Study Challenges Old Notions About San Andreas

"If you're waiting for somebody to tell you when we're close to the next San Andreas earthquake, just look at the data"

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    NEWSLETTERS

    This is an image of the San Andreas fault

    More earthquakes have occurred along the San  Andreas fault over the past 700 years that previously thought, according to a study  conducted by researchers at UC Irvine and Arizona State  University.

    The researchers found that large ruptures have occurred as often as every 45 to 144  years along the Carrizo Plain portion of the fault, about 100 miles northwest of  Los Angeles. That's a sharp departure from previous estimates that major quakes  occurred along the fault every 250 to 400 years.

    USGS: Earthquake Preparedness

    But there has been an extended lull. The last large quake along the fault was in 1857, more than 150 years ago.

    "If you're waiting for somebody to tell you when we're close to the  next San Andreas earthquake, just look at the data," said UCI seismologist  Lisa Grant Ludwig.

    While the UCI-ASU study found that temblors occurred much more  frequently, it also determined that not all of the quakes were as strong as  originally thought, but they still ranged between magnitude-6.5 and 7.9.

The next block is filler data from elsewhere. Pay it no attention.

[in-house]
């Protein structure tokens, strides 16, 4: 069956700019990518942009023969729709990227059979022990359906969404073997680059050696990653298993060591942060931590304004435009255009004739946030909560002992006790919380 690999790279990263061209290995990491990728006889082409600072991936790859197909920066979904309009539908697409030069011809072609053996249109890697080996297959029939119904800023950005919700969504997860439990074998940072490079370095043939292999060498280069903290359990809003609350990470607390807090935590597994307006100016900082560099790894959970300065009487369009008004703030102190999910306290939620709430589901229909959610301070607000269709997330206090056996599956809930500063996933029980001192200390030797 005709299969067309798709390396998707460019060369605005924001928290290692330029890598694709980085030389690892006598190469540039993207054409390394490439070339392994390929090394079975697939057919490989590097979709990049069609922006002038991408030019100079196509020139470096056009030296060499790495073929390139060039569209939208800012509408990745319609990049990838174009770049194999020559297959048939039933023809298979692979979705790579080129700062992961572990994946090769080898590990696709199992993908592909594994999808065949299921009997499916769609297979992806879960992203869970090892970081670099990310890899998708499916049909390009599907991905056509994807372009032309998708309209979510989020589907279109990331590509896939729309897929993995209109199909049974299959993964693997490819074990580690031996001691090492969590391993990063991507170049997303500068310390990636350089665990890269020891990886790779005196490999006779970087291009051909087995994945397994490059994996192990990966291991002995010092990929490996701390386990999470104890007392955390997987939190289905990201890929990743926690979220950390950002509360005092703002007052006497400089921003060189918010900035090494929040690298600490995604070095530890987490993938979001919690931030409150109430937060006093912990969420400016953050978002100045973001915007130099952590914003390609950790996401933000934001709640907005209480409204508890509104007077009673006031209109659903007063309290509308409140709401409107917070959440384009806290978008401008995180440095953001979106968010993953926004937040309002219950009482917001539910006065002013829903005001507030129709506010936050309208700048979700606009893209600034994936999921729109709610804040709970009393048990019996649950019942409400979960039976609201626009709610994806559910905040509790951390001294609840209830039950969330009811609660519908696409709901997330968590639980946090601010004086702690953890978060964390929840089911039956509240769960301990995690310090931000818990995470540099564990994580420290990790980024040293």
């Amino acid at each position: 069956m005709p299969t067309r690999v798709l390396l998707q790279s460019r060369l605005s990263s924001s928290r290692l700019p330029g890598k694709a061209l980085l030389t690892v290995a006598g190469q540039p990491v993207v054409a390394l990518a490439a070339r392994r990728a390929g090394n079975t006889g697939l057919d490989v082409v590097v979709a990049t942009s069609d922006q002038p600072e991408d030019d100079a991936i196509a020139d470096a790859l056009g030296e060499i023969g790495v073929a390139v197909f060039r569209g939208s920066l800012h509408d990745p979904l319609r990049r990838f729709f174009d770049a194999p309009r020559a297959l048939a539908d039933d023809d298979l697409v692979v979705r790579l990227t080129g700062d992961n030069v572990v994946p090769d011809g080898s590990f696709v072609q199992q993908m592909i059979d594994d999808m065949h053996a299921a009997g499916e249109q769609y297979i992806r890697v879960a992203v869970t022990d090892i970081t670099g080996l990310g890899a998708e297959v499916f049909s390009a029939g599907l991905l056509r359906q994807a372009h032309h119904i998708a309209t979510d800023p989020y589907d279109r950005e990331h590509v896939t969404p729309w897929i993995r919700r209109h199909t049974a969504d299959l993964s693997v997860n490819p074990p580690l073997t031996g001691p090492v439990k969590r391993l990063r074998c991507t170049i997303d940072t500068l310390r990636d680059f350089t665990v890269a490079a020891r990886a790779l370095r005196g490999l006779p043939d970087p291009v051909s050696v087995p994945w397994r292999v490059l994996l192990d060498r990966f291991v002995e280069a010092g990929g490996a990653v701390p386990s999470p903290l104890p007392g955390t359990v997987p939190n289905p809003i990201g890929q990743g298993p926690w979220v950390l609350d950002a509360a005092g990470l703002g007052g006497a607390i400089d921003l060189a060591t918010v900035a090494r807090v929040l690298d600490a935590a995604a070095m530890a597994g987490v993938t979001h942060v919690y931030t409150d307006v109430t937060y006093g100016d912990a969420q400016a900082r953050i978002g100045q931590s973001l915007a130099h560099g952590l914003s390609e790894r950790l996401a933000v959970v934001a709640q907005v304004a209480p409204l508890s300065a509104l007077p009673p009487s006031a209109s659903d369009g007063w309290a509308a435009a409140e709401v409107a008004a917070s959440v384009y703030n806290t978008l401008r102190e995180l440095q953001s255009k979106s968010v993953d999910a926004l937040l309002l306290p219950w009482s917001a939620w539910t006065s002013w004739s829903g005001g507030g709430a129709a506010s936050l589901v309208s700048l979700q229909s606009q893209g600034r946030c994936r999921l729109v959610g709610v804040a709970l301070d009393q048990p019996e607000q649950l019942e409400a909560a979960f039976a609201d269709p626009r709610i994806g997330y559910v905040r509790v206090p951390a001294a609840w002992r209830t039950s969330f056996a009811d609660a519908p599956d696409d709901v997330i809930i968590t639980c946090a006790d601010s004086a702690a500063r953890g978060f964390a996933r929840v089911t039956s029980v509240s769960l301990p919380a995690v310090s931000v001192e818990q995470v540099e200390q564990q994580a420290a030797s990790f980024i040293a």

"We've learned that earthquake recurrence along the San Andreas fault  is complex," said Ramon Arrowsmith, geology professor at ASU. "While  earthquakes may be more frequent, they may also be smaller. That's a bit of  good news to offset the bad."

    Ken Hednut, a geophysicist with the U.S. Geological Survey, said the  researchers work was rigorously field-checked by scientists.

    "I believe they've done a really careful job," he said. "When people  come up with new results challenging old notions, others need to see the  evidence for themselves."

    The study found that the last major quake along the fault was the magnitude-7.8 Fort Tejon quake in 1857.

    "People should not stick their heads in the ground,'' Ludwig said. "There are storm clouds gathered on the horizon. Does that mean it's  definitely going to rain? No, but when you have that many clouds, you think,  'I'm going to take my umbrella with me today.' That's what this research does:  It gives us a chance to prepare.''